By Nicole Landreneau
Editor’s Note: This article won first place for a GMO newsletter award for general-interest for GMOs with 75-174 members. It appeared in the July 21, 2016 issue of the Southern Eventing and Dressage Association newsletter, Bleeps.
In early May, I had a wonderful opportunity to visit some friends in England. They are an equestrian-friendly lot, and so part of that experience included a trip to the Badminton Horse Trials. Actually, it was the first thing we did after I got there: nothing like hitting the ground running on jet lag! I was quite eager to visit this famous competition both for the thrill of the event itself, and to see how it compared to my experiences at Rolex and Burghley a few years earlier. (Not a bad track record for a dressage rider!) We only went for the cross country day of the competition, but that certainly made the trip worthwhile.
As with any trip, part of the fun is getting there. The competition is held on the grounds of the Manor of Badminton. It’s a vast expanse of land with rolling hills, ponds, and beautiful vistas. Oh, and a really big house (think Downton Abbey). The road going into the grounds isn’t exactly a major highway. (Note: get there early.) I would call it about a car and a half wide, but it’s turned into a two-lane thoroughfare that is bumper-to-bumper from the main highway to the parking fields. In several places, you had better hope you don’t have a breakdown as there is no shoulder: it’s pretty much stone wall, road, stone wall or thick hedge, road, thick hedge. It didn’t seem to be a problem for anyone, though, other than one little chap whose father had to, er, point him toward the hedges to prevent an ‘accident’ and then run half a mile up the line of cars to catch up to their ride. It made for some good comic relief while sitting in the traffic.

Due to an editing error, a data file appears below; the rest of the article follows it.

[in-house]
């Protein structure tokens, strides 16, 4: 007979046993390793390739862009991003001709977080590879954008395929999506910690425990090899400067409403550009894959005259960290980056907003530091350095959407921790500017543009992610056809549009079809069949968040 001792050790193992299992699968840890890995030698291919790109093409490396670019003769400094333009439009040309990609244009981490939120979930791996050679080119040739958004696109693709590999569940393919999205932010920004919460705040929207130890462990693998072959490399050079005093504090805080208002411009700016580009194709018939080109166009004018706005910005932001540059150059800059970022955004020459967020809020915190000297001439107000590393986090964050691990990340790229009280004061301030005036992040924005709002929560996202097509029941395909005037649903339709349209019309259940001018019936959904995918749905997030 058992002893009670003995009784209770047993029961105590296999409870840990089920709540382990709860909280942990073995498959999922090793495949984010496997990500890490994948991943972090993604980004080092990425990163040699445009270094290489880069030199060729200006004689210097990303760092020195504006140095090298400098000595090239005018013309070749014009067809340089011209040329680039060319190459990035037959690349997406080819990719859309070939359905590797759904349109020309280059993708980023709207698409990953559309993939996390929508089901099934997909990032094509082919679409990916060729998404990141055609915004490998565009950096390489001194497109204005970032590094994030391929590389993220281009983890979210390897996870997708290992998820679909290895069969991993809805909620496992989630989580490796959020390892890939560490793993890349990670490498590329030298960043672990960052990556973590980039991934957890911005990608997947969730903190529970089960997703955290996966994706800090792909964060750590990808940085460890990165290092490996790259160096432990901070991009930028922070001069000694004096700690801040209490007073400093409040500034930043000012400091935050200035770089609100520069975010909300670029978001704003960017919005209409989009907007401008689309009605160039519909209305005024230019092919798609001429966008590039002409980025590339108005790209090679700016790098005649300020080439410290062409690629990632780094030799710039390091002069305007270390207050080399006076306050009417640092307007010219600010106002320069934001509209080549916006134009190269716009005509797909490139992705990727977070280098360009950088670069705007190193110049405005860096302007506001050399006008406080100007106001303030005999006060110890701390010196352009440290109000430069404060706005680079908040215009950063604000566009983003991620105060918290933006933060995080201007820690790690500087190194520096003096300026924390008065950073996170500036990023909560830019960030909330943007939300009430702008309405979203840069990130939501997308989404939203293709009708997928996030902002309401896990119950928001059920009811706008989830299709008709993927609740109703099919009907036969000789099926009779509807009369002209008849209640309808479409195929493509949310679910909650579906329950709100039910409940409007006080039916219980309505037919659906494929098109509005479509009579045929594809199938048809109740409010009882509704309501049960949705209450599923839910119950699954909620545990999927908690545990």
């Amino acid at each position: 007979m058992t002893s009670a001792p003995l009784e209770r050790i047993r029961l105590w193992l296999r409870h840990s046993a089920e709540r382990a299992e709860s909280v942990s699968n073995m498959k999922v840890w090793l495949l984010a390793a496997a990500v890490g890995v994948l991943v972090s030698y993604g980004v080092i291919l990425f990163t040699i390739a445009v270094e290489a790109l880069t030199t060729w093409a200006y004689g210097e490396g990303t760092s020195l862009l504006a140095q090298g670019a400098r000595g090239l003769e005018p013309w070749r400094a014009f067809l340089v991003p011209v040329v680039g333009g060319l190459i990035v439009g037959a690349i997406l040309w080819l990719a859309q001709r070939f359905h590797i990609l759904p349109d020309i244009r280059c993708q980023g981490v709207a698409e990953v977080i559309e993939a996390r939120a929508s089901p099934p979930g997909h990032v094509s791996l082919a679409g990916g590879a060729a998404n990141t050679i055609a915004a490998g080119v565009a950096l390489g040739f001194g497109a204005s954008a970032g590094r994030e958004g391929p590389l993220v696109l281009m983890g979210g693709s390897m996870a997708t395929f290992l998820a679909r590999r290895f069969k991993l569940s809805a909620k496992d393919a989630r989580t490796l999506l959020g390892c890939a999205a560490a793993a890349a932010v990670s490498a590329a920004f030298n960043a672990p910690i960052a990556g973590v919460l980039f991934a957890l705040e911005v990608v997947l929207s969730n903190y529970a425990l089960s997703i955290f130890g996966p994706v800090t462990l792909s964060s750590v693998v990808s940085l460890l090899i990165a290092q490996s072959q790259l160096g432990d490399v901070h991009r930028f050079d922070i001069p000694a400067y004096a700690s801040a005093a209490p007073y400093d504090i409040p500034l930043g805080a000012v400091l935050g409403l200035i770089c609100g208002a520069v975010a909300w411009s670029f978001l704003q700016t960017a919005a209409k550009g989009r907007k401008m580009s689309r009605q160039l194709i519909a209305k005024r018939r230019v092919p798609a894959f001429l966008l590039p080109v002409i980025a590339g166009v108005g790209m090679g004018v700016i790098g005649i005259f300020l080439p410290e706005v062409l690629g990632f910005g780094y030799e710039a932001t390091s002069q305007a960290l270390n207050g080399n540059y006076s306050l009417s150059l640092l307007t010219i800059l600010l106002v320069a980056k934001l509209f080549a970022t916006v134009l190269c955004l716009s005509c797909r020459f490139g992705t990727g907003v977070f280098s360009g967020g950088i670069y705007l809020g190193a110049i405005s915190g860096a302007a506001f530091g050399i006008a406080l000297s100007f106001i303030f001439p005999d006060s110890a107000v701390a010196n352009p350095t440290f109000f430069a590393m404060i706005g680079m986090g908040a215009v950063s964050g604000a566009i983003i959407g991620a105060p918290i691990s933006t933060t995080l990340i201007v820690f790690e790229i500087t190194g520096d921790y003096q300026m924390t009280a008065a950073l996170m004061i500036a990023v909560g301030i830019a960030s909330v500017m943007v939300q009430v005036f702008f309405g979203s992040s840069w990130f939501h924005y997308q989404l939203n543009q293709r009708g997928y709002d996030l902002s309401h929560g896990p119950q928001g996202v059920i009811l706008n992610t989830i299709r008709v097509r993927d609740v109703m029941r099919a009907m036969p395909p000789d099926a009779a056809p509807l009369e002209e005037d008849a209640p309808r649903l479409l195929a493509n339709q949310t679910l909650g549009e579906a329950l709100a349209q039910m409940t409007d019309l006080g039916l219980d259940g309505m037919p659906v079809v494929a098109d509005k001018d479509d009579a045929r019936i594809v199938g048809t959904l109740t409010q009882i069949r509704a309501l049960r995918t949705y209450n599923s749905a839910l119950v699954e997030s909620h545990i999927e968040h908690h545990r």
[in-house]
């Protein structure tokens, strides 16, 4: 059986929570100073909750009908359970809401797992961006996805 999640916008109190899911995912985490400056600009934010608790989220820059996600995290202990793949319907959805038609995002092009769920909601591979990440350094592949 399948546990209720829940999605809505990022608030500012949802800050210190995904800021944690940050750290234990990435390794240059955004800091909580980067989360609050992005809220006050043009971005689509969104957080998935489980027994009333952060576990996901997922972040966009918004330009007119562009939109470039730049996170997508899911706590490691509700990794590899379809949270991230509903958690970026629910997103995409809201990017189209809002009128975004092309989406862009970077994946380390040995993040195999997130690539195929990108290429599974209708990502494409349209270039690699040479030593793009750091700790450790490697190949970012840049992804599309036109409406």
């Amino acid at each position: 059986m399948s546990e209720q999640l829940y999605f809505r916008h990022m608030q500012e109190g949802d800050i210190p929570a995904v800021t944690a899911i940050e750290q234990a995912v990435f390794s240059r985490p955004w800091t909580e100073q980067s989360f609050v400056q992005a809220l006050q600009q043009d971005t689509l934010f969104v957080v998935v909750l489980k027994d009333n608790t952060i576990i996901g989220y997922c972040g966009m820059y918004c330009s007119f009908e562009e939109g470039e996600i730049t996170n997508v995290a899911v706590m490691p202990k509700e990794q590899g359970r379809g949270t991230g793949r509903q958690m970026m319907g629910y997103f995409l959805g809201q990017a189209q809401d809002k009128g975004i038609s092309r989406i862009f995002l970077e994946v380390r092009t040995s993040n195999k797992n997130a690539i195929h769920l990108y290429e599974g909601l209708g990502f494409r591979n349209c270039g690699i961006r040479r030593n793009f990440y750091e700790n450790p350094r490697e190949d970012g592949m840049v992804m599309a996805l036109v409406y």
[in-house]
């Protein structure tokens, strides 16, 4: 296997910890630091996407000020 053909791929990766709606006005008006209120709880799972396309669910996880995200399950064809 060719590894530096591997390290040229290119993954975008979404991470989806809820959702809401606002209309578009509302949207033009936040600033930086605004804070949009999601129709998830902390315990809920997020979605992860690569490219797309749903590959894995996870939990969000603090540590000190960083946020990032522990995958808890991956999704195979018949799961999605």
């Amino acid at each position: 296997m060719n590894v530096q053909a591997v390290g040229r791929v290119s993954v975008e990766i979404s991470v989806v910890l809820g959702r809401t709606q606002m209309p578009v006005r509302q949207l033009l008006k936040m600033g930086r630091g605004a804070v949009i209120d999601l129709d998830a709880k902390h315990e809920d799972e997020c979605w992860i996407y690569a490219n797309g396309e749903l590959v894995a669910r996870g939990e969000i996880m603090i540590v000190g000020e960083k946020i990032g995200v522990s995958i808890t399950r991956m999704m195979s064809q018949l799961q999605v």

Knowing the slow pace of entry, show organizers do offer some entertainment for your drive, in the form of Badminton Radio, which you can catch on your car radio. They have interviews with the riders, commentaries, and chats with some of the spectators. My friend and I were vastly humored with an interview they did with a gal who was having her ‘hen party’ at the competition. (For those of you who don’t know what that is, it’s a bachelorette party. I myself had a vastly different mental picture of a ‘hen party’ – something akin to blue haired ladies playing bridge–prior to the explanation. That whole ‘English language barrier’ thing, I guess.) We wondered if we would be able to spot these gals over the course of the day, and as it turned out, we couldn’t get away from them! It seemed that everywhere we looked, we spotted their pink Stetsons.